Revisiting the classics this week with a new release by living legend Wayne Shorter and a new take on Duke Ellington by Terri Lynne Carrington.
Terri Lynne Carrington, Money Jungle: Provocative in Blue: Duke Ellington’s 1963 Money Jungle is a singular artistic statement. Enlisting the support of Charles Mingus and Max Roach, both not only heavyweight musicians, but musicians with very distinct personalities, Ellington created an album for the ages: the rebellious, almost subversive quality hinted at in the title mirrored by the palpable tension in the band. It was Ellington’s date and the band played all Ellington compositions (and one not by Ellington but generally associated with him), with the exception of ‘Caravan’ and ‘Solitude’, all of which were written specifically for the date. There can be no doubt that the album was shaped by Ellington’s vision, yet he was working with a rhythm section that would be hard to corral; hearing how he attempts to keep Mingus in check is half the fun. All this together, the tension, the possible subversive nature, means that, depending on your perspective, Money Jungle is either an untouchable idiosyncratic statement or prime material for a reimagining. Now, 50 years later, drummer Terri Lynne Carrington has taken the latter view and released her, very much reimagined and reinterpreted take on Money Jungle.
Carrington’s Ellington is pianist Gerald Clayton and her Mingus is bassist Christian McBride, but her radical rescoring of Money Jungle leaves room for other guests as well, including horns on a number of the tracks and occasional spoken word. Clark Terry even adds his signature mumbling to the new version of ‘Fleurette Africaine’, and really, what album wouldn’t be improved with a bit more Clark Terry? Carrington’s take on Money Jungle’s greatest strength is just how different it is from Ellington’s. Carrington uses the originals as inspiration for her often very different new takes on them. Her ‘Fleurette Africaine’ serves as a good example of how much she reworks the Ellington tune. ‘Fleurette’ is a standard at this point, immediately recognizable, but you could listen to the first two minutes of Carrington’s version before realizing what it was. In those two minutes the band establishes a groove while Terry mumbles. After this the piano states the melody in a relatively straight manner, but the highlight of the track is counterpoint from a sax/trumptet/flute cohort which would be, obviously, completely lacking in the original. Ellington’s ‘A Little Max’ was a jaunty, short little head with lots of empty space for Max Roach to play around in. Carrington’s is barely recognizable and is no longer a drum feature, but, to my ears, features Gerald Clayton on the piano (who does a fantastic job, by the way). These are fantastic tracks which I hesitate to call takes on Ellington; they seem to owe more to Carrington and this current project than they do to Ellington.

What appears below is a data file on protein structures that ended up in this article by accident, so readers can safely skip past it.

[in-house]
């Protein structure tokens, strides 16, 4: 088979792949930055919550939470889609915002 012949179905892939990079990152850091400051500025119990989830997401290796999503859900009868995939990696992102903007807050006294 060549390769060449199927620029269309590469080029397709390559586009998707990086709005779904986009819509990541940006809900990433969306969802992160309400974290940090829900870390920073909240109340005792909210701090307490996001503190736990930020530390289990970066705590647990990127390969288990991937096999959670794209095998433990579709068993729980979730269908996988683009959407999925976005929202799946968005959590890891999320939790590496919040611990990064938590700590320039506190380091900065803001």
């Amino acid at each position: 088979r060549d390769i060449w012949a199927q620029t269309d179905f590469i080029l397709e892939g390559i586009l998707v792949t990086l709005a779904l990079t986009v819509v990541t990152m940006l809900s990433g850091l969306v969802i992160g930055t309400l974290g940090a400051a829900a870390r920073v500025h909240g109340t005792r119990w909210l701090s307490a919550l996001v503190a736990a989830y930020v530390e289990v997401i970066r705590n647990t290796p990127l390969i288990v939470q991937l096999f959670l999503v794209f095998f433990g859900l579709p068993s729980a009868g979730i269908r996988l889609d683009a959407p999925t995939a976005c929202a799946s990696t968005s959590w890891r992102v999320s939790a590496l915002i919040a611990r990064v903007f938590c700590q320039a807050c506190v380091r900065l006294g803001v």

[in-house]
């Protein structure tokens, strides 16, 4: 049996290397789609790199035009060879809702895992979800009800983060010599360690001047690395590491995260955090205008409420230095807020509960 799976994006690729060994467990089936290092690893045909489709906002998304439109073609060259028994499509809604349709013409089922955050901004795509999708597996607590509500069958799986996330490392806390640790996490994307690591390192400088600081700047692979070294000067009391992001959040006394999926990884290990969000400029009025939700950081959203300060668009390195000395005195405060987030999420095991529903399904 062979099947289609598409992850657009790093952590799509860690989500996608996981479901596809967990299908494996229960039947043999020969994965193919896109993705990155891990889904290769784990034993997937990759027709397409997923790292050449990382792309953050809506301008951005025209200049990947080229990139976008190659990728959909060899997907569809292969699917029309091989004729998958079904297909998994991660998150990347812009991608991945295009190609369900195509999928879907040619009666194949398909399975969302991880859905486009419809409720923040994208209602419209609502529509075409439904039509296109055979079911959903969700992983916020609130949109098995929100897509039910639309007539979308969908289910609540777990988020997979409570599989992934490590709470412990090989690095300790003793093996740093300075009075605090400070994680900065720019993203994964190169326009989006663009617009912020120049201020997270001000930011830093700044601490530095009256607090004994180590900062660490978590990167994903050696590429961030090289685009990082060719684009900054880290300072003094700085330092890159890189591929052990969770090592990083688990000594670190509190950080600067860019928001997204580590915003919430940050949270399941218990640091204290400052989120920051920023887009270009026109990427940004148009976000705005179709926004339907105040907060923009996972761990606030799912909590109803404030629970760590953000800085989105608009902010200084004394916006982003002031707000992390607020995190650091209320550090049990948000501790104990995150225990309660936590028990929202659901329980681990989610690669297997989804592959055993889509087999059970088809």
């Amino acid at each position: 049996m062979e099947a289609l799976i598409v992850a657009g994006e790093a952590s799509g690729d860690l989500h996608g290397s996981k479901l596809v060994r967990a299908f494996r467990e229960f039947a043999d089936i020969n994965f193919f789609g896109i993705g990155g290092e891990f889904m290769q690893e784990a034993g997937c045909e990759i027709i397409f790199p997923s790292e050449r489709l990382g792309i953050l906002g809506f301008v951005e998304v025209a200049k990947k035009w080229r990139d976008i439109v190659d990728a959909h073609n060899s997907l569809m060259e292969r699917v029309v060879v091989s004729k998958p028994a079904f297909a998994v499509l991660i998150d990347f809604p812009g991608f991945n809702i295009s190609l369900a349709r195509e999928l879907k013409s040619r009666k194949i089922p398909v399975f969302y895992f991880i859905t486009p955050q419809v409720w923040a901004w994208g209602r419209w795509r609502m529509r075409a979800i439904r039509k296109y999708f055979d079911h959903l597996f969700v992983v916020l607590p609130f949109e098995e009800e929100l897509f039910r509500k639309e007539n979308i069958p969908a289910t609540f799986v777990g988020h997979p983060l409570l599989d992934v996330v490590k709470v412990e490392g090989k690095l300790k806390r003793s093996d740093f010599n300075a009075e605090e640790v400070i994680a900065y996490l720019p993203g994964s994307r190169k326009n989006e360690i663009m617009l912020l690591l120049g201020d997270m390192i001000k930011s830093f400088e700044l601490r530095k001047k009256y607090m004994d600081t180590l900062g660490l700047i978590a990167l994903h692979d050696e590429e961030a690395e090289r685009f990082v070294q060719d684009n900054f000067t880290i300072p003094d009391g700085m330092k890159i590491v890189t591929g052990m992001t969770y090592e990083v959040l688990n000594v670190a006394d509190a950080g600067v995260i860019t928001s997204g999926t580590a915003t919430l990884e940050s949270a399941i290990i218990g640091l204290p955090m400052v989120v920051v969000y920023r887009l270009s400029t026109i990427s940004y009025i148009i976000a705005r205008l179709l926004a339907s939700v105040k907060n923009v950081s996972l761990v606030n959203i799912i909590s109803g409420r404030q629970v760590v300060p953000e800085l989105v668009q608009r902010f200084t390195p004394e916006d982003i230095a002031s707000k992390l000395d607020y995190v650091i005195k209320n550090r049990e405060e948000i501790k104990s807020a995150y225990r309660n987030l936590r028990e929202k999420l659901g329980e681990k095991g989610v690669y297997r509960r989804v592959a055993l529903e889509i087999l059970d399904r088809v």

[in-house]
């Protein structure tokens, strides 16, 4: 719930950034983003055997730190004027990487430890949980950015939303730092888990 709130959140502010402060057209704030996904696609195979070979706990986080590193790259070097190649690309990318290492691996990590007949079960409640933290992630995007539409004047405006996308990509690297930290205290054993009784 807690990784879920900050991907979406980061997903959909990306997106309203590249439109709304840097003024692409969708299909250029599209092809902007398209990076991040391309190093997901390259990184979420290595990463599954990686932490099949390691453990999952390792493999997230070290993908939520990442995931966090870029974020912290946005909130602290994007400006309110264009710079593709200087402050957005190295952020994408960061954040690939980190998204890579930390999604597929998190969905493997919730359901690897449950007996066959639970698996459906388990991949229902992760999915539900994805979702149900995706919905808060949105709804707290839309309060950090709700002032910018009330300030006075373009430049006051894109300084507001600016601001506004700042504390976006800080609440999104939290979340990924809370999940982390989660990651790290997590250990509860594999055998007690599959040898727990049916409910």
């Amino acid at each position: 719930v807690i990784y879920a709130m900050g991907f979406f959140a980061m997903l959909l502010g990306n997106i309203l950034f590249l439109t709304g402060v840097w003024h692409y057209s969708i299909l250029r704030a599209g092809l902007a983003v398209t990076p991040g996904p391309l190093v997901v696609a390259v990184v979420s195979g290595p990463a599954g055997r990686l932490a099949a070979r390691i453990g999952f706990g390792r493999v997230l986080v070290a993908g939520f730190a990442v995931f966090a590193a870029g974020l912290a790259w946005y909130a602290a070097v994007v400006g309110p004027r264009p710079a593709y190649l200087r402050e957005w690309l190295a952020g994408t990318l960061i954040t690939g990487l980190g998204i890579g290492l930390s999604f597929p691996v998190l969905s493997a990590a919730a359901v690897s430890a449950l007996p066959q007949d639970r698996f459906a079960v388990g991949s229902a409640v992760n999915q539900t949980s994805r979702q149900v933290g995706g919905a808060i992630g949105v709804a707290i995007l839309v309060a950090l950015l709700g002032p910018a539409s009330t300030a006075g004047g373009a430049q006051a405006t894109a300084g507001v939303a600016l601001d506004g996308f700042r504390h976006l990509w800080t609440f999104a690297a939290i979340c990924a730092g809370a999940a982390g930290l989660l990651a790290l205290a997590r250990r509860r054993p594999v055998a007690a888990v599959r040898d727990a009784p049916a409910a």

I do have a handful of quibbles with this otherwise excellent album. For starters, it lacks versions of ‘Caravan’ and ‘Solitude’, the two songs Ellington had previously recorded that he reworked for inclusion on Money Jungle. It is, I know, unfair to judge an album on the basis of what isn’t there, but I would have liked to see what this band did with those two songs, particularly given how creative the arrangements for everything else were. My other problem is with the voiceovers. Ellington’s album may have hinted at political themes obliquely, but Carrington addresses them head on, particularly by including audio clips taken from the news and political speeches inserted on top of the music on a handful of songs. That is how the album begins. In case there was any doubt the song ‘Money Jungle’ is somehow about money, Carrington’s version announces that it is by beginning with such clips played over her solo drums. Her take on ‘REM Blues’ also includes spoken poetry. I think these flourishes are highly unnecessary. Carrington’s Money Jungle is already a successful jazz album without them; with them it’s a less successful art project. Three and a half stars.
Wayne Shorter, Without a Net: Before Wayne Shorter’s recent release, recorded live with his workhorse quartet with Danilo Perez on piano, John Patitucci on bass and Brian Blade on drums, even came out, people were already speaking confidently about how it was certainly going to be the release of the year. In general I dislike that sort of judgment being made before anyone has even heard the album (I’ve been disappointed enough by recent Sonny Rollins’ releases to be a bit more cautious with my assumptions, even where living legends are concerned), but I can’t say that it doesn’t look like that may very well be the case. Without a Net is certainly the best album I have heard so far this year. Even though the year is still young, we’ve already seen some strong releases, but Without a Net leads the pack by a hefty margin.
Shorter’s quartet, which has been working together for a decade now, is almost telepathic in the way its members work with each other. Brian Blade once again delivers a constantly exciting performance. The tunes are loose enough to give everyone ample room to breathe and move about, but with this group they never lose their edge. Perhaps the best description of the album comes from Brian Blade himself. Shortly into Wayne’s solo on the epic ‘Pegasus’, clearly the highlight of the album where the quartet is joined by the Imani winds, Blade can’t control himself and exclaims “oh my god.” Indeed. Four and a half stars.